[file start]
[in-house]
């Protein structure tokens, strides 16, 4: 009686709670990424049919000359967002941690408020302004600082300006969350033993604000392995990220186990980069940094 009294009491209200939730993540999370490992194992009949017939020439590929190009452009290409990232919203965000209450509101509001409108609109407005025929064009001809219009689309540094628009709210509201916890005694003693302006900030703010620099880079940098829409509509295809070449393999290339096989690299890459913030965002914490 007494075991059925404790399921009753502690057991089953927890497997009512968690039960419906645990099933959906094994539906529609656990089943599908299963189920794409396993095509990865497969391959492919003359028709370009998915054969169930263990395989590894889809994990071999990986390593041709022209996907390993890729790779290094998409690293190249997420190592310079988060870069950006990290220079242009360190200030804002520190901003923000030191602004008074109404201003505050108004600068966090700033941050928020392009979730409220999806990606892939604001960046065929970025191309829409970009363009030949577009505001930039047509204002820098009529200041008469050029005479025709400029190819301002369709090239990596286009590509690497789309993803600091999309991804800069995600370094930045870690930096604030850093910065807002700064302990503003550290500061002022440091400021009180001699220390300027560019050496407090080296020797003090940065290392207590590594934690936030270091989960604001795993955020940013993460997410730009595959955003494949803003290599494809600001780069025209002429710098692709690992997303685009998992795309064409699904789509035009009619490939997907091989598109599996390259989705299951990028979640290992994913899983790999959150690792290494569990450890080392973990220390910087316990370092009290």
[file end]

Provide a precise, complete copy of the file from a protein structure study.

[in-house]
């Protein structure tokens, strides 16, 4: 009686709670990424049919000359967002941690408020302004600082300006969350033993604000392995990220186990980069940094 009294009491209200939730993540999370490992194992009949017939020439590929190009452009290409990232919203965000209450509101509001409108609109407005025929064009001809219009689309540094628009709210509201916890005694003693302006900030703010620099880079940098829409509509295809070449393999290339096989690299890459913030965002914490 007494075991059925404790399921009753502690057991089953927890497997009512968690039960419906645990099933959906094994539906529609656990089943599908299963189920794409396993095509990865497969391959492919003359028709370009998915054969169930263990395989590894889809994990071999990986390593041709022209996907390993890729790779290094998409690293190249997420190592310079988060870069950006990290220079242009360190200030804002520190901003923000030191602004008074109404201003505050108004600068966090700033941050928020392009979730409220999806990606892939604001960046065929970025191309829409970009363009030949577009505001930039047509204002820098009529200041008469050029005479025709400029190819301002369709090239990596286009590509690497789309993803600091999309991804800069995600370094930045870690930096604030850093910065807002700064302990503003550290500061002022440091400021009180001699220390300027560019050496407090080296020797003090940065290392207590590594934690936030270091989960604001795993955020940013993460997410730009595959955003494949803003290599494809600001780069025209002429710098692709690992997303685009998992795309064409699904789509035009009619490939997907091989598109599996390259989705299951990028979640290992994913899983790999959150690792290494569990450890080392973990220390910087316990370092009290």